An orphaned kangaroo joey stole The Duchess of Cornwall's heart today as The Prince of Wales and his wife were welcomed to the Australian Outback.
The Duchess cuddled 12-month-old Rooby Blue during a visit to the remote rural settlement of Longreach and joked: "There's a first time for everything."
His Royal Highness also embraced the life of the bushwhacker, donning an iconic akubra hat when the royal couple visited the Australian Stockman's Hall of Fame, a heritage centre chronicling the pioneering cattle men who developed the Outback.
With temperatures reaching a blistering 40 degrees The Prince and his wife may have been tempted to take up an offer of an ice cold beer from Queensland Premier Campbell Newman who had welcomed Their Royal Highnesses at the airport.
But The Duchess sheltered under a parasol and said the burning sun had produced "a nice dry heat" in comparison with Papua New Guinea, where they had begun their Diamond Jubilee tour at the weekend.
It is Her Royal Highnesses' first visit to Australia and in true Aussie style the locals later held a barbecue for their visitors.
When The Duchess was introduced to the joey, being cared for by farmers Nic and Carley Walker, she said "Oh hello," then "Very friendly. Doesn't it look pretty?"
Rooby Blue, wrapped in a cloth bag to mimic her mother's pouch, was stroked under the chin by The Duchess who then happily held the animal.
The Duchess also took an interest in the orphan and gave the joey a pat on the head, prompting his wife to say: "That's so sweet."
Mrs Walker, 33, who lives with her husband and two daughters on a sheep and cattle station near Longreach, said: "She was orphaned - her mother was killed on the road. A chap that was travelling from Melbourne picked her up and pulled her from her mother's pouch.
"Someone called me and I picked her up. We've had her since August and will have her a few months more, when she will be fully released."
Mrs Walker said the royal meeting went better than expected: "Rooby is a redhead, so she is by nature temperamental. I wasn't sure if she would pop out of the pouch or kick out, but it went very well."
The Prince put on his akubra hat just before giving a speech to the local community and dignitaries.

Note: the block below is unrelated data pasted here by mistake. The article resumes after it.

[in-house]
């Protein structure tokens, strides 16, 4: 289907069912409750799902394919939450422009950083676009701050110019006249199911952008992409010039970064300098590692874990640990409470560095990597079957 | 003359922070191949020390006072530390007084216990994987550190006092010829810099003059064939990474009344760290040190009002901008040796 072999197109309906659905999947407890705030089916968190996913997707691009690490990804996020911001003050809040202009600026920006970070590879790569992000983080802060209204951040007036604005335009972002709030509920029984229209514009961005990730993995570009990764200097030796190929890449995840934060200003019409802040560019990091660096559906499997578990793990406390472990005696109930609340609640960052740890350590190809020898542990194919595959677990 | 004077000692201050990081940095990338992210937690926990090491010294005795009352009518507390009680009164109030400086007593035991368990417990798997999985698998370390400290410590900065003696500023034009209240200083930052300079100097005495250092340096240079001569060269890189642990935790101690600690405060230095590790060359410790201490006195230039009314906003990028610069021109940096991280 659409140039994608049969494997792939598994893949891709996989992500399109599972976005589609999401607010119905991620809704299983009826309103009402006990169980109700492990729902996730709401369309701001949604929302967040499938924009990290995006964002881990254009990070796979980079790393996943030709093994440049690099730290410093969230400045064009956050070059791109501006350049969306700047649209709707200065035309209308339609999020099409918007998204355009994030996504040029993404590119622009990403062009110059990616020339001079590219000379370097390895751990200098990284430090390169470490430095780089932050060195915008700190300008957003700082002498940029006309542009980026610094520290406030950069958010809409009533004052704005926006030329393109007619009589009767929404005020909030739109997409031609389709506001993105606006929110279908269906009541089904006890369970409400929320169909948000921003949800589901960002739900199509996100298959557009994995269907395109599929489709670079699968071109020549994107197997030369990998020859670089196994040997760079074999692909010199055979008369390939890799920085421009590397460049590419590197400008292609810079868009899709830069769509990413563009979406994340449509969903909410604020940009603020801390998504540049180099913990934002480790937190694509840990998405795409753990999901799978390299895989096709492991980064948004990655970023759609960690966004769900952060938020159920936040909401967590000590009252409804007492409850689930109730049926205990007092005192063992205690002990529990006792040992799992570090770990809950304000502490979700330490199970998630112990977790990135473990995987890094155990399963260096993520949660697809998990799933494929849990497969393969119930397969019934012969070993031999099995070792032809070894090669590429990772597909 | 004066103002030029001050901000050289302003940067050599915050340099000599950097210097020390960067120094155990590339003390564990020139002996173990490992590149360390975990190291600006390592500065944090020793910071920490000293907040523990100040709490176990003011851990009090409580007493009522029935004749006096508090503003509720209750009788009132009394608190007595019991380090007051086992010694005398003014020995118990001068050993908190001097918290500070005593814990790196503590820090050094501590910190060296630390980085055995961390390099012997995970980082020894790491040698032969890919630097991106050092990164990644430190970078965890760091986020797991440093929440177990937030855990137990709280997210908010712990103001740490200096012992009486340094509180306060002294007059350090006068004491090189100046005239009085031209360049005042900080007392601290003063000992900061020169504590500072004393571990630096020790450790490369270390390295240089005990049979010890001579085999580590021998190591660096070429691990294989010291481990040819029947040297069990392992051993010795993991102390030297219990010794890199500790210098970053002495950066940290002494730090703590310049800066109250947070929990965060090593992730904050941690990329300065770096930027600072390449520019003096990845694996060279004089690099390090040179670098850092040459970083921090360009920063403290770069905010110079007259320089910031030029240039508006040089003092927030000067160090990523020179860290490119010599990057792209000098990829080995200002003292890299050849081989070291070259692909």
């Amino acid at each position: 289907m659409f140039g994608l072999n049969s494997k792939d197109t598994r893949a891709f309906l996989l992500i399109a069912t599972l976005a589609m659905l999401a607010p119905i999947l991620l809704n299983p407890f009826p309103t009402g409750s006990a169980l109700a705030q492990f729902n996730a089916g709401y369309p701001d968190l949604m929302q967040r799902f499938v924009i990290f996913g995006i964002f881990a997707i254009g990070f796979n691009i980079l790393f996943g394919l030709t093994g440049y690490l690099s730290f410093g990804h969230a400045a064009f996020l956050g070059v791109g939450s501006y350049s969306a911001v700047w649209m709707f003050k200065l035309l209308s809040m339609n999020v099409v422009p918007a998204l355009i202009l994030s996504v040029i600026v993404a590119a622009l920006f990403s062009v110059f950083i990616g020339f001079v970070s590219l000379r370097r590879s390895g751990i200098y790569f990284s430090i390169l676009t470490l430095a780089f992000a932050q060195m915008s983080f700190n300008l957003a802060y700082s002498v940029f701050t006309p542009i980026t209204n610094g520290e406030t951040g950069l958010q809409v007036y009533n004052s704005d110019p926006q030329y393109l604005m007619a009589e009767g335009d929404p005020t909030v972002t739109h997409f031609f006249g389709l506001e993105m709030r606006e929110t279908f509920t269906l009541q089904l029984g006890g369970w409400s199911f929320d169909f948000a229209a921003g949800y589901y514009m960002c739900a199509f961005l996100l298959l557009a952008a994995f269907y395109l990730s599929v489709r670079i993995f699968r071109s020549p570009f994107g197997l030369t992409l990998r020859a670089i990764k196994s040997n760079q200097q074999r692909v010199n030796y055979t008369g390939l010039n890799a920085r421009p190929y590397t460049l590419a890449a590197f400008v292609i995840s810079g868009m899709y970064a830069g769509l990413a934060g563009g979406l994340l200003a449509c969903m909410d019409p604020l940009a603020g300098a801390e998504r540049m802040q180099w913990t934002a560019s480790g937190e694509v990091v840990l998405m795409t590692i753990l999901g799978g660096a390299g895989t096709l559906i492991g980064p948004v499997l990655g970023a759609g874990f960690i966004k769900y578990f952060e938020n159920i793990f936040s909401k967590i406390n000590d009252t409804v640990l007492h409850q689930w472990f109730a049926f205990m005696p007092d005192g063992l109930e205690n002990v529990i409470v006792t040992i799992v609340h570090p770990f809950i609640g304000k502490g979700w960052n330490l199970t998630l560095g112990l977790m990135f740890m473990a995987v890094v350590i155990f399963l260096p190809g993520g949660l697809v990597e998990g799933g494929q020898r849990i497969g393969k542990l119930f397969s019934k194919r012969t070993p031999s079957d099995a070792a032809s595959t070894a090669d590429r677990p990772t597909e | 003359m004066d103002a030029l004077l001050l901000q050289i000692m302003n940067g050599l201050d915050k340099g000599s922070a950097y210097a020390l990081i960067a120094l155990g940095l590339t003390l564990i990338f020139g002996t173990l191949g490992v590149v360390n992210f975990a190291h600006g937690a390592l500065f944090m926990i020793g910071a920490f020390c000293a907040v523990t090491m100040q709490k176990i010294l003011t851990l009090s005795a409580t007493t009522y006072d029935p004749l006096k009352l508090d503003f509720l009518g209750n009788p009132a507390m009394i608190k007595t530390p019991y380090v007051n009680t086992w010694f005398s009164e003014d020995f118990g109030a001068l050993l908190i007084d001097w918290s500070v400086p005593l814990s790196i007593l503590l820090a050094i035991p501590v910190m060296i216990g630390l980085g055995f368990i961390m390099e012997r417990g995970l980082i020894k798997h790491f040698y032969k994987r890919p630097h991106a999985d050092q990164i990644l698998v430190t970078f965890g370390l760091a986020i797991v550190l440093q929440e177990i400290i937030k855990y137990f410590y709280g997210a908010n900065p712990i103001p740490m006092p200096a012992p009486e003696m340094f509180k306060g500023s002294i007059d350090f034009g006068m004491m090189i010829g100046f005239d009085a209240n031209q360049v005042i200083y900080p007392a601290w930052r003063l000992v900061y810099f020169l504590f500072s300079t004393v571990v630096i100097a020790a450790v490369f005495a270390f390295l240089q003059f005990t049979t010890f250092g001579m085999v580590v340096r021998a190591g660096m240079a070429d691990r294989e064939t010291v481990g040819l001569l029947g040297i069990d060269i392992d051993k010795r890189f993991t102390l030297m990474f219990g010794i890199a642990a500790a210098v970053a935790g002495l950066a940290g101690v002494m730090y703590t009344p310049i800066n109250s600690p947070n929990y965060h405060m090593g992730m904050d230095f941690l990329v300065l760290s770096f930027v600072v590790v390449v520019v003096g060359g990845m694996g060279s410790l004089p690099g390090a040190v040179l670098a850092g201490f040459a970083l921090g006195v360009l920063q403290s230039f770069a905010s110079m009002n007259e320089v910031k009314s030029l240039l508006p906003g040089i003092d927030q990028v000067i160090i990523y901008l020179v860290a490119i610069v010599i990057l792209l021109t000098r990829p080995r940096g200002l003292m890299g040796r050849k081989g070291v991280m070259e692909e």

Clearly in a relaxed mood, The Prince told the crowd of his time in Australia in the 1960s, dealing with snakes and kangaroos on cross-country runs.
Reminiscing about his time studying at Timbertop, a remote annexe of Geelong Church of England Grammar School in Melbourne, he said: "I was fortunate enough to experience just a little of Outback life while I was a schoolboy in Victoria nearly 50 years ago.
"I cannot pretend to remember a great deal about my school curriculum but I can recall in every detail the long treks through the bush in searing heat. For company I remember funnel-web spiders, bull ants, leeches that could only be removed with a cigarette end, snakes of every description and kangaroos that overtook us on cross-country runs through the bush at Timbertop."
The Prince went on to say: "Ladies and gentlemen, the main reason for this 'bonza barbie' is to celebrate the Diamond Jubilee with its theme of service to others.
"At the height of the British summer in June, as the rain lashed down, nine Australian surfboats fought their way down the River Thames as part of the Diamond Jubilee pageant. Although the skills of those lifesavers were not required that day, the sight of those yellow shirts reminded us of all those Australians who do their bit for their communities and the wider good."
With a population of just under 3,000 and miles from the coast, Longreach was the first port of call in the royal couple's six-day Diamond Jubilee tour of Australia before they head to New Zealand.
The town is home to the airline Qantas and in one of the company's original hangars the couple saw a demonstration by the Royal Flying Doctor Service, and the Prince - patron of the service's British friends - named a new plane.
In the Australian Stockman's Hall of Fame they saw a display of whip cracking on horseback and inspected some bush artefacts, while the Prince was presented with a stock whip.
Rob Thomas, a director of the Hall of Fame, said the attraction reflected a dying way of life. "It's a celebration of the stockmen in opening up Australia."
But the changing economics of farming meant that farms were getting bigger, and what was once done on horseback was now done by motorcycle, car and plane, he said, adding: "But there will always be a need for stockmen. Riding horses is essential - there are some places so remote you cannot get fuel.
"And there are some wonderful old stockmen. The stockman is a tough, raw guy who can go through heat and floods. He spends months in the bush on his own. They are wiry, they are strong and they are some of the best horsemen in the world."
Their Royal Highnesses went on a walkabout towards the end of their visit and the couple chatted with the crowd, some of whom had driven for hours to see the royal visitors.